the use of the VPN client.
• UC to Internet- All traffic originating from a university computer to an external host has no
firewall policies applied.
• Internet to UC Open Zone- Any university department has the capability to locate a server in
UC’s open zone. The open zone is physically located in the UCit Data Center in the Medical
Sciences Building. The benefit of doing this provides additional security to the department and
university because the open zone is a separate network from UC’s main network. This is currently
an evolving concept and with no UC systems currently located in the open zone.
• Internet to UC- This column uses the phrase “permission needed”. This means that departmental
IT coordinators need to identify its servers and services that support its business. This process is
taking place during the CISCO network conversion.
After the Cisco network conversion, if a department needs to add a new server or modify the policy for an
existing server, then read Operational Procedures section.
UC VPN UC to to UC Internet to
Internet to Internet Open UC
Enabled Enabled Enabled Enabled Examples/Remarks
E-Mail YES YES YES Pop/Imap/SMTP
Hosting Web Permission
YES YES YES Http/www - Including SSL
Media/Video YES YES YES Needed
YES YES YES Entrust/VeriSign
Permission Authentication required for FTP access from the Internet to
File Transfer YES YES YES
Other File Permission Apple- Macintosh/Novel/NFS/NetBios - Required through
YES YES YES
Access Needed VPN Concentrator.
Secure Shell YES YES YES SSH - Required use.
Permission Telnet/Rlogin from the Internet to UC requires use of Secure
Telnet YES YES YES
Remote Permission Timbuktu/PcAnywhere/Vnc – Required through VPN
YES YES YES
Management Needed Concentrator.
Permission SQL/Oracle/MSQL - Connections from Internet hosts to UC
Databases YES YES YES
Needed databases need to have appropriate approvals.
Permission Access from the Internet to any other service as a default is
Other YES YES YES
• Faculty, staff, and students may request access from the Internet for service inside UC for a new or
existing server. These requests can be submitted in writing and need to include a rationale for the
request by submitting the Firewall Service Security Policy Modification Form (Appendix A). It is
recommended that faculty and staff submit the request through their unit IT coordinator.
• The Network Operations Center (NOC) and the Network and Systems Security Team (NSST) will
evaluate the risk of opening the firewall to accommodate requests. Where the risk is acceptable,
granting of requests will be dependent on network infrastructure limitations and the availability of
required resources to implement the request. If the risk associated with a given request is deemed
objectionable, then an explanation of the associated risks will be provided to the original requestor
and alternative solutions will be explored.
• If during the implementation it is determined that the original request does not provide the
functionality to meet the unit’s business need, then the NOC & NSST will on a short-term basis
provide open access through the firewall. Subsequently long-term, the NOC & NSST will work
with the requestor to determine exactly what ports are needed to meet the unit’s business needs.
• Certain mission-critical functions require outside vendors and other entities to have secured and
limited access to departmental network resources from the Internet to UC. This access needs to be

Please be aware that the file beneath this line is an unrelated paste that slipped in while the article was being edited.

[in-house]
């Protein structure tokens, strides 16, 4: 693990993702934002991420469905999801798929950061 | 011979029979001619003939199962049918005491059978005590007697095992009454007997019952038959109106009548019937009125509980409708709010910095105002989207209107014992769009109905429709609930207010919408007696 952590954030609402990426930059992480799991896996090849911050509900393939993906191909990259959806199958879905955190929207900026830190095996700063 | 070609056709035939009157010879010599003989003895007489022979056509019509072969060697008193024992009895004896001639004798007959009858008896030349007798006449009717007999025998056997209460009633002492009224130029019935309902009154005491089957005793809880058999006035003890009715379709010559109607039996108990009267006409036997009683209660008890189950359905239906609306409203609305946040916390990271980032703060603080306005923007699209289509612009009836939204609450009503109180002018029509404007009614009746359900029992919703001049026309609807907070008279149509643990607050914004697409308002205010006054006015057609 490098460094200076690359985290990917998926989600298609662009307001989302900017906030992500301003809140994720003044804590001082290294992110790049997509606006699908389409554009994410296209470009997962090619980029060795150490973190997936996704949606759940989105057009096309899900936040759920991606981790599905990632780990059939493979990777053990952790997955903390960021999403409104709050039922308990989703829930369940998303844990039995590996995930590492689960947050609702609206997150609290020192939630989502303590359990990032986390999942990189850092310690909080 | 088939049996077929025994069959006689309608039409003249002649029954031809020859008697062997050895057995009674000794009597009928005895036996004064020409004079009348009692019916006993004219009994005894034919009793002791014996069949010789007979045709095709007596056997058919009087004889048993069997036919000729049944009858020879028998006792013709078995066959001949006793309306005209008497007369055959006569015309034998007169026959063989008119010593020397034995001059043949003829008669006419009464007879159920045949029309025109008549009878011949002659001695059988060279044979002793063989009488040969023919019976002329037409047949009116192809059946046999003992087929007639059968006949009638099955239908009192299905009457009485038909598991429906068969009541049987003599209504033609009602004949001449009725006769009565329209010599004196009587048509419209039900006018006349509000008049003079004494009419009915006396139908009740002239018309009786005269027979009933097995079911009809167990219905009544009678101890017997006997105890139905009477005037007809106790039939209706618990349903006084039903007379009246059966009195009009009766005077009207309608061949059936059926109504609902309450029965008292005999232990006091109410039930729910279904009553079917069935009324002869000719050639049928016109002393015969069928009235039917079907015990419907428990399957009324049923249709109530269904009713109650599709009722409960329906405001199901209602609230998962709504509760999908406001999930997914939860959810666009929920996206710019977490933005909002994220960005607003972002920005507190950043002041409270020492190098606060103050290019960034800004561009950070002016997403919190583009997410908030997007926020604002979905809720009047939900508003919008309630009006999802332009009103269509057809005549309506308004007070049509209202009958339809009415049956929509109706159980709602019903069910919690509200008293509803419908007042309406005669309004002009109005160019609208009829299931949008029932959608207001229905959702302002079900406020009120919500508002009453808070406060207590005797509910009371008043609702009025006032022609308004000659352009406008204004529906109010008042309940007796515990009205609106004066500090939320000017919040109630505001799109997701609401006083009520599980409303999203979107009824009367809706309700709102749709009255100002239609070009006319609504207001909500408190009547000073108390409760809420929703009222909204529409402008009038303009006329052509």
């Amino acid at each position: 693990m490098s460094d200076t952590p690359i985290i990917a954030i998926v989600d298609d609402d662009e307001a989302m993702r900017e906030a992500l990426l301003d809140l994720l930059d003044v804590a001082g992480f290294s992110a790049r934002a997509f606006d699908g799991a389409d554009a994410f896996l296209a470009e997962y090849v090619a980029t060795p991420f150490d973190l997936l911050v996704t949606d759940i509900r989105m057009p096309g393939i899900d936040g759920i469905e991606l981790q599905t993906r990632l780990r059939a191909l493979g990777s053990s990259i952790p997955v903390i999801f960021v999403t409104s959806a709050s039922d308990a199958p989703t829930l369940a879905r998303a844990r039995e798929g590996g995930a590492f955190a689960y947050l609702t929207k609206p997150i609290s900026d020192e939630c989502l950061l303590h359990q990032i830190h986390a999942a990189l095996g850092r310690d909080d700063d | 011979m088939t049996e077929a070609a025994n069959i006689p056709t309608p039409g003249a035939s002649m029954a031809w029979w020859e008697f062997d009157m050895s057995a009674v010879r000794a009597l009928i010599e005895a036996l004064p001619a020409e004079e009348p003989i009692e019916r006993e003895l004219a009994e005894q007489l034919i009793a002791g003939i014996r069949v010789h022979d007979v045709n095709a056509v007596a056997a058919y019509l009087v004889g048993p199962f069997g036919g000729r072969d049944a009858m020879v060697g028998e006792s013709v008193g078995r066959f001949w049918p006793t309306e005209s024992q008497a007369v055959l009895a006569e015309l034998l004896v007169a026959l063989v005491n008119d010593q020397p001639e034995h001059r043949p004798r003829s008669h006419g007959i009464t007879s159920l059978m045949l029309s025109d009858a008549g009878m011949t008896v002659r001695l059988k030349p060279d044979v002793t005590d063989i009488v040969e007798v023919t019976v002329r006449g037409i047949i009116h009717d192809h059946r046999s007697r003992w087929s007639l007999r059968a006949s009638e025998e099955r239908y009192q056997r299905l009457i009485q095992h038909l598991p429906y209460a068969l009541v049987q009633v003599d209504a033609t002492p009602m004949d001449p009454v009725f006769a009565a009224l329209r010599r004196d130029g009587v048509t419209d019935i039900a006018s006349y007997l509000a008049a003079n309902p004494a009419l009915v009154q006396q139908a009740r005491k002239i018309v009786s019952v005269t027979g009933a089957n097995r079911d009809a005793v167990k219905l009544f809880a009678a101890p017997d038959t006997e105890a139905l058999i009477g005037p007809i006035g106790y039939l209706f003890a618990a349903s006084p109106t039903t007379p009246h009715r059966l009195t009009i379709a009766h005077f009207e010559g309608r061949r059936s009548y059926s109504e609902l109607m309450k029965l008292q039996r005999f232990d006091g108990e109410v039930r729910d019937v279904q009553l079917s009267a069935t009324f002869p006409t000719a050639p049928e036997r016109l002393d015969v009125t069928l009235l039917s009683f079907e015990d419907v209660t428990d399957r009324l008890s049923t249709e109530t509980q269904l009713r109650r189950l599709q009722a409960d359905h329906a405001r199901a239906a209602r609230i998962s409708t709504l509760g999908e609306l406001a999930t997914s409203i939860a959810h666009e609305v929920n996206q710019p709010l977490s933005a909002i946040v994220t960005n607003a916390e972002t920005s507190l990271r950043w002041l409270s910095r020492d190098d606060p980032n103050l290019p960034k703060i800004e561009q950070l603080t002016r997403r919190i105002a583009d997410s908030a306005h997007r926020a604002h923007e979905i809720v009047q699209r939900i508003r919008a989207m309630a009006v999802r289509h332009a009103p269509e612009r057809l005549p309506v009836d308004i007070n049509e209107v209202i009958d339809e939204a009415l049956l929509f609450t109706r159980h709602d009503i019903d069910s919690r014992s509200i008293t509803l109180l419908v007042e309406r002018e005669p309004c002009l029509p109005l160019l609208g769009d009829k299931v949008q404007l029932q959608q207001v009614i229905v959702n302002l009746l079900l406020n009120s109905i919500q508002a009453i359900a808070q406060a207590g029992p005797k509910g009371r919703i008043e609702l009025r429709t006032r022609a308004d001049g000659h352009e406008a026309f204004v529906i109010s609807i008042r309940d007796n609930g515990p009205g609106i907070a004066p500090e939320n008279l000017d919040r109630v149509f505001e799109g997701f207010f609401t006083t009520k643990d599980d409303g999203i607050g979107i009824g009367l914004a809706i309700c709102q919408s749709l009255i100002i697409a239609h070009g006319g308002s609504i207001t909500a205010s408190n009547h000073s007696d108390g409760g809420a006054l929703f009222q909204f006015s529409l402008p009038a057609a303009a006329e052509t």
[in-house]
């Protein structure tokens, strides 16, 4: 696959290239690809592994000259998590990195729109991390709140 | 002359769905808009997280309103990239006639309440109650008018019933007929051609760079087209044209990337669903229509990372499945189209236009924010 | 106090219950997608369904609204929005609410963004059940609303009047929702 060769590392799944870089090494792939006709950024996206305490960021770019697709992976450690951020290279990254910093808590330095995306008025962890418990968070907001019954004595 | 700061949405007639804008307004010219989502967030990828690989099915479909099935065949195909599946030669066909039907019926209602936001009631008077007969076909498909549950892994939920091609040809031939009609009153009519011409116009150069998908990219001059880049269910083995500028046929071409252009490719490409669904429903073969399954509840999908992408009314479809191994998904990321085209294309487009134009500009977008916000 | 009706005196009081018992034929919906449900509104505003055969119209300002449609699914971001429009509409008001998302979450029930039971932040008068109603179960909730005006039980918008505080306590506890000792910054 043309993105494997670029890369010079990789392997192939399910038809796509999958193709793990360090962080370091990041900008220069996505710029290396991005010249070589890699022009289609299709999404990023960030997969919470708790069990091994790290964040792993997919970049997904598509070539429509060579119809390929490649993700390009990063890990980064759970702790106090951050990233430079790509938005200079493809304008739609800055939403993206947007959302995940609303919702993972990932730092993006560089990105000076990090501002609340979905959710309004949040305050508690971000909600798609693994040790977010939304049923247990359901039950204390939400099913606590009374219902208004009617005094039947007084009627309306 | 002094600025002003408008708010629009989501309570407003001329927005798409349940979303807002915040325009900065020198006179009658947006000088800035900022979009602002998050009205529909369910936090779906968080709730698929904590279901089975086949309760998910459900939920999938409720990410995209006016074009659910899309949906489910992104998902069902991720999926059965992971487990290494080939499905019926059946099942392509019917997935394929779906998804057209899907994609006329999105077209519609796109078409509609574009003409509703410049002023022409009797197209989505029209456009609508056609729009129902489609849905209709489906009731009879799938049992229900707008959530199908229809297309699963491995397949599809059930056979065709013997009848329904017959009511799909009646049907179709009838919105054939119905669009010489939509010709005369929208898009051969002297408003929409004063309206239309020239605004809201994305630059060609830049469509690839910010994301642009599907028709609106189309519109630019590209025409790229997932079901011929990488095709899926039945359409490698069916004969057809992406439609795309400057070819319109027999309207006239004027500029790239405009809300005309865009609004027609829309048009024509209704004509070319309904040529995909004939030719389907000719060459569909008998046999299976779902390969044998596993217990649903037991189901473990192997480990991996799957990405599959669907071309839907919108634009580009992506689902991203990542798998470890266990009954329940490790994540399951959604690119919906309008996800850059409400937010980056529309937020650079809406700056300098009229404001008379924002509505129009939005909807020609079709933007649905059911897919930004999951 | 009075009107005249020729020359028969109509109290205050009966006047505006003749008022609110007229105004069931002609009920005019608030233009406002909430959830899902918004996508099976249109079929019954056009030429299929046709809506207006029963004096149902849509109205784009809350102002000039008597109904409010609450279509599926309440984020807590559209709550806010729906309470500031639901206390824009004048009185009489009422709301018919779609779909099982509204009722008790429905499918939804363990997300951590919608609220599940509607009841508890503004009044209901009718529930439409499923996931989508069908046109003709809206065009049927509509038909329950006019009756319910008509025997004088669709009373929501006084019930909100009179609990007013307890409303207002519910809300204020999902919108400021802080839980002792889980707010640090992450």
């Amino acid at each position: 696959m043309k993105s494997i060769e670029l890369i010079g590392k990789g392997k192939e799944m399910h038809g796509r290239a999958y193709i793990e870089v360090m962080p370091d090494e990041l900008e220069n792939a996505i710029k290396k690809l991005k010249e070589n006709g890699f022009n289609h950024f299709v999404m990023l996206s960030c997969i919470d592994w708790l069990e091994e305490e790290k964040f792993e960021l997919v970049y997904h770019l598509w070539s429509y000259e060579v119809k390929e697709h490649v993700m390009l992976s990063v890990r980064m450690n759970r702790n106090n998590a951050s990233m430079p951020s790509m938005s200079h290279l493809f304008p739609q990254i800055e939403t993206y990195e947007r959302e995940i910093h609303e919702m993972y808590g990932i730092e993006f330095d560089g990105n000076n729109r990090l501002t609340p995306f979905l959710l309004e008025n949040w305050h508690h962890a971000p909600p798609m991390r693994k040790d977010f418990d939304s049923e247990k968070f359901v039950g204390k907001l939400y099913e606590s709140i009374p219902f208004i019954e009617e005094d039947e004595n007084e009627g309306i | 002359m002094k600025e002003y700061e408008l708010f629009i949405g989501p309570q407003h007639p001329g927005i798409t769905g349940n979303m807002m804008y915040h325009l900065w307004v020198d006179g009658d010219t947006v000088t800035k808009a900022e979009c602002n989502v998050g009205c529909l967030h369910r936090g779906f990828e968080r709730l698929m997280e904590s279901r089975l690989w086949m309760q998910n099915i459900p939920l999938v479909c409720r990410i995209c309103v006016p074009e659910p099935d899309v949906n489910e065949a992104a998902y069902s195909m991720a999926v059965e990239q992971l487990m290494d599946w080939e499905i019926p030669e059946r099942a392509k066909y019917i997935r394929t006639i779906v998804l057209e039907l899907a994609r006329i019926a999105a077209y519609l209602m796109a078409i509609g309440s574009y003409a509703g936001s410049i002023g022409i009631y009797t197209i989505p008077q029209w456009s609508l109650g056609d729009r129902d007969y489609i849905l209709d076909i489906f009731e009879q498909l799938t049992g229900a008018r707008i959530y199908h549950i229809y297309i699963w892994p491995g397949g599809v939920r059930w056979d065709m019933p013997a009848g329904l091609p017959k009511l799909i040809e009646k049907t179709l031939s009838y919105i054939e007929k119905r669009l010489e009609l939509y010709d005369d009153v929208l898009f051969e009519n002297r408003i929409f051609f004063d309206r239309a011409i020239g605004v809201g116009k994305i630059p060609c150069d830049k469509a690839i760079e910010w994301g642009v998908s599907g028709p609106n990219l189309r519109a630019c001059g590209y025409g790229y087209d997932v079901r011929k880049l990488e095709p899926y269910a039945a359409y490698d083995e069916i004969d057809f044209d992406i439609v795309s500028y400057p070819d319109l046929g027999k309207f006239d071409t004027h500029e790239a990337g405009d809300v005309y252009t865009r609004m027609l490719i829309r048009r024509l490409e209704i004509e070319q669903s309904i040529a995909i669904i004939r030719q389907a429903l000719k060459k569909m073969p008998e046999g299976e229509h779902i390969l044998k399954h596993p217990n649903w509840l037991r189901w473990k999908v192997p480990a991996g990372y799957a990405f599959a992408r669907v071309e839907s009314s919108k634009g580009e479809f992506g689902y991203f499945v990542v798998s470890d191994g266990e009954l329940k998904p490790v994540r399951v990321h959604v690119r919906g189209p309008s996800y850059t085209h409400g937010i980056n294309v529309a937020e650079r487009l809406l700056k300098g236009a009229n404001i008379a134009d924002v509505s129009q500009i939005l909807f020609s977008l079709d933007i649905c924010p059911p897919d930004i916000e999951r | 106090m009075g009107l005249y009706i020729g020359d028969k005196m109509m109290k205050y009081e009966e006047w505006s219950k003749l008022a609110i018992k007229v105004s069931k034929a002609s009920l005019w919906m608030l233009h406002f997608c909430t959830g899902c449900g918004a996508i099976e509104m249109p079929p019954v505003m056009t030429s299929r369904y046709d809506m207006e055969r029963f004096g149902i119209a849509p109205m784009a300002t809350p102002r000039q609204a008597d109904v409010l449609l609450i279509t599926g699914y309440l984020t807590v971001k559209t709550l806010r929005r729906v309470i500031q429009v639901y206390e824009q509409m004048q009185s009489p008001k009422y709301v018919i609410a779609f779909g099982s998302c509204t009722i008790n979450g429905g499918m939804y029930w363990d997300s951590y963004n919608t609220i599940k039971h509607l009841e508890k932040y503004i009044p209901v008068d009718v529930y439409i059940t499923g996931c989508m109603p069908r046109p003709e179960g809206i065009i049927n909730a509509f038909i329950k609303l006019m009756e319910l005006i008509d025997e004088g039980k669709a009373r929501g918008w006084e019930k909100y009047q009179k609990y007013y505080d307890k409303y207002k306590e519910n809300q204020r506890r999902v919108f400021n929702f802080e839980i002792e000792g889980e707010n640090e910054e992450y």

approved by the unit IT coordinator and then coordinated through the NOC and the NSST by
submission of the form found in Appendix A.
• The UC OPEN ZONE is reserved to be used by university faculty, researchers, departments and
sanctioned university groups or affiliates, with prior written approval from their respective unit IT
coordinator and then coordinated through the NOC and the NSST by submission of the form found
in Appendix A.
• If the original requestor considers the solution to be unsatisfactory, the request may be appealed to
the Office of the Vice President for Information Technologies.
• Turn around time of a request for the common services listed on the chart (page 3) will be
approximately 2 business days from the receipt of the Modification Form.
• Turn around time of a request for any other service will be no more than 5-10 business days. This
additional time is needed to investigate any risk associated to the university.
UCit Firewall Service - Security Policy Modification Form
Please fax this form to Network Operations Center (NOC) at (513) 556-2010 when
completed and signed. The NOC and the Network Systems and Security Team (NSST)
will review the request and inform the requesting party of its determination. If the
requested change is approved, the NOC will fax a copy of the modified security policy to
the requesting party for their records.
Nature of Change (check one):
[ ] Addition [ ] Modification [ ] Deletion
Action Check One: [ ] Accept [ ] Drop
Be sure to sign and date this sheet before sending.
Signature: X___________________________________ Date: ________________
Nature of Change: Indicate whether you are adding a new rule, modifying an existing
rule, or deleting a rule.
Source IP: The source of the traffic to be affected by the security policy. This can be an
IP address, a range of addresses, a network, or "Any" for any object.
Destination IP: The destination of the traffic to be affected by the security policy. This
can also be an IP address, a range of addresses, a network, or "Any" for any object.
Service(s): The port numbers to be affected by the policy.
The University of Cincinnati
Multi-Layer-Approach to Network Security
Tier 1 - Internet perimeter connection for the University of Cincinnati
• This tier consists of a Perimeter Firewall, Intrusion Detection and VPN concentrator;
o For detecting and stopping significant number of security breaches/intrusions.
o Configured IDS to scan for incoming threats (scans/probes) to the UC Network.
o Encryption between clients located anywhere in the world and to the university.
Tier 2 - Subnet/router layer
• Firewall software and IDS at the subnet level;
o For internal colleges, units and university infrastructure servers.
o Intrusion Detection helps identify and stop harm to internal university machines or
external computers, in real time.
Tier 3 - Desktop machine, File Servers or UCit customer
• The responsibility of the end user and departmental system administrator;
o Personal firewall and virus scanning software to protect the individual machine.
o Responsibilities include;
#" Installing all updates and patches on a regular basis.
#" Perform regular backups to prevent data loss.